Heritage Open Days

A bit late to the party, I was only recently introduced to Heritage Open Days, which are a ‘festival of history and culture’, according to the aforementioned website. In other words, they are an opportunity to be given a guided tour or see books and other treasures which are normally not available to view – and all for free.

Certainly, we experienced both at St Oswald’s Church in Methley, a village southeast of Leeds. In short, we learned about the Lancastrian presence in this part of the world, including the battle of Towton in 1461, as well as the building of the church and its artefacts. I also saw for the first time a man dressed in a full suit of armour and learned other aspects of life in the Middle Ages.

Medieval stained glass window

A number of other people were dressed in Medieval finery – or rather mostly peasant attire – and were displaying paraphernalia that would have been common at that time. I was particularly intrigued by the some spoons, which I took to be replicas made of plastic. However, they are actually made of cow horn.

Why don’t we use such now? Apart from being carved, at high temperatures horn can be moulded into all kinds of shapes (there was also a bowl made of it, remarkably found in a charity shop), so it is a useful material. And of course it must be naturally BPA free.

About Helen

I have always been interesting in living a more environmentally friendly lifestyle and used to do what I could. Now, I have come to realise that we have reached such a point in terms of environmental degradation that it is more important - perhaps - to focus on building resilience. I therefore do as much as I can to reuse, grow my own and encourage a supportive community, for example. I also keep reading and learning all the time.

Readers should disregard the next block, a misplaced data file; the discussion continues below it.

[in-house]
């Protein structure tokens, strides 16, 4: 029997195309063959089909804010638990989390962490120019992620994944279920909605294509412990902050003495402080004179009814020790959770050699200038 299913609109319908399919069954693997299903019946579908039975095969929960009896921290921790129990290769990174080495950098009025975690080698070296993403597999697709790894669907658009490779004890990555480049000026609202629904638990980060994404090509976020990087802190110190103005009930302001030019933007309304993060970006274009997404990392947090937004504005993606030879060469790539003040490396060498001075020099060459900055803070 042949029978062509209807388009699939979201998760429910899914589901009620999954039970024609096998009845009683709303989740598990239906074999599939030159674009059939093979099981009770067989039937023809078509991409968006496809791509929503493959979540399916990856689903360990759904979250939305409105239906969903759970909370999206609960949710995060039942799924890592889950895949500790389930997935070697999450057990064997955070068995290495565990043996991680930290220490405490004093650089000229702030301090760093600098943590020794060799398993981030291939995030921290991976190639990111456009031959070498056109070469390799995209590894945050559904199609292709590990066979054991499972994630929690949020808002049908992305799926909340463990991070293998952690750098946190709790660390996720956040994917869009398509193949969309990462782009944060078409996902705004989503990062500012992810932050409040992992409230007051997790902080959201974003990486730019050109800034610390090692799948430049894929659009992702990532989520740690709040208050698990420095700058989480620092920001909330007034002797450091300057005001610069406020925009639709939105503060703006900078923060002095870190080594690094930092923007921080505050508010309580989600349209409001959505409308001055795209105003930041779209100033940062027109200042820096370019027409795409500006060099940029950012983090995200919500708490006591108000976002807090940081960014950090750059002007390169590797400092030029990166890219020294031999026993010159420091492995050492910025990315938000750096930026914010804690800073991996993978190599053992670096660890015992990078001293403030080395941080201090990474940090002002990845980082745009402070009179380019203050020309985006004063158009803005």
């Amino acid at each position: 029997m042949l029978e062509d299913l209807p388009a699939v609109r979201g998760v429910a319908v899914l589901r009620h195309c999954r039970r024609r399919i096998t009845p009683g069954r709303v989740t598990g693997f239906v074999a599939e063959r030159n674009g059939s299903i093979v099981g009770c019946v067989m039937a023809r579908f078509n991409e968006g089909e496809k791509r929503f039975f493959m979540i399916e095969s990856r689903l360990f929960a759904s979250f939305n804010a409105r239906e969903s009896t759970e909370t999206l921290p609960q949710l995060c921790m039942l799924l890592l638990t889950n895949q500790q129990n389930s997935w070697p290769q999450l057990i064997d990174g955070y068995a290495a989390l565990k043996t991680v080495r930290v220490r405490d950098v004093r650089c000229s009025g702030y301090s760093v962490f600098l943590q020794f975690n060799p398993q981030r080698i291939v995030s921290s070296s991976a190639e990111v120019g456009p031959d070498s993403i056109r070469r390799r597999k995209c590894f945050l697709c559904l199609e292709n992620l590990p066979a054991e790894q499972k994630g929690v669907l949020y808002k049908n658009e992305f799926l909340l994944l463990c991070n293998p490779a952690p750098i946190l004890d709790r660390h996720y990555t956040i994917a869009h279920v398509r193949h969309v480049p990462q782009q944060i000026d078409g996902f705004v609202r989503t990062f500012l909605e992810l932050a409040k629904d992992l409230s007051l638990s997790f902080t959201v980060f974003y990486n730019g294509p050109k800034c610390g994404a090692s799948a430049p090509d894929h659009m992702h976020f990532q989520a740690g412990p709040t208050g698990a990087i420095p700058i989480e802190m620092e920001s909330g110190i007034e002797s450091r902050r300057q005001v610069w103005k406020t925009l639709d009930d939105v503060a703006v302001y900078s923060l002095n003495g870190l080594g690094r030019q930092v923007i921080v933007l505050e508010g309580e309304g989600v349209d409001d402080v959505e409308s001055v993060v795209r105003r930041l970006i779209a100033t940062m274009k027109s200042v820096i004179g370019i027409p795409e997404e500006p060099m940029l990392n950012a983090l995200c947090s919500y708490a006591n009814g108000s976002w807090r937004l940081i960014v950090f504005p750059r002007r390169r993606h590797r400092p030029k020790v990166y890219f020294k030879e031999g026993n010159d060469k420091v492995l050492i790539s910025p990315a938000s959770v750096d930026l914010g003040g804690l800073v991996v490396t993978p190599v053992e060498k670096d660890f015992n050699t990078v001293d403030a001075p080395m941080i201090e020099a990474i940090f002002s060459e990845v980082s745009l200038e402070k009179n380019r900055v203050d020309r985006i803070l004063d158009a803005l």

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9 Responses to Heritage Open Days

  1. Murtagh's Meadow says:

    The window is lovely. I have never seen cow horn used this way, fascinating

  2. clarejk2014 says:

    Heritage Open Days are a great opportunity to visit fascinating places and learn about them. I’d never seen spoons made out of cow horn before, maybe we could learn from previous generations. I think it would be so much better to use a natural, sustainable material than plastic for everything.

  3. gaiainaction says:

    Great opportunity given to us all this Heritage week. I also love the medieval stained glass window, it’s beautiful. Cow horns, yes a good idea but I was just thinking that these days they won’t let the cows grow their horns, maybe I am wrong. It would be a good source of material, and easy to grow and harvest.

I love to read about your own experiences and any other feedback you have, so look forward to your comments below.

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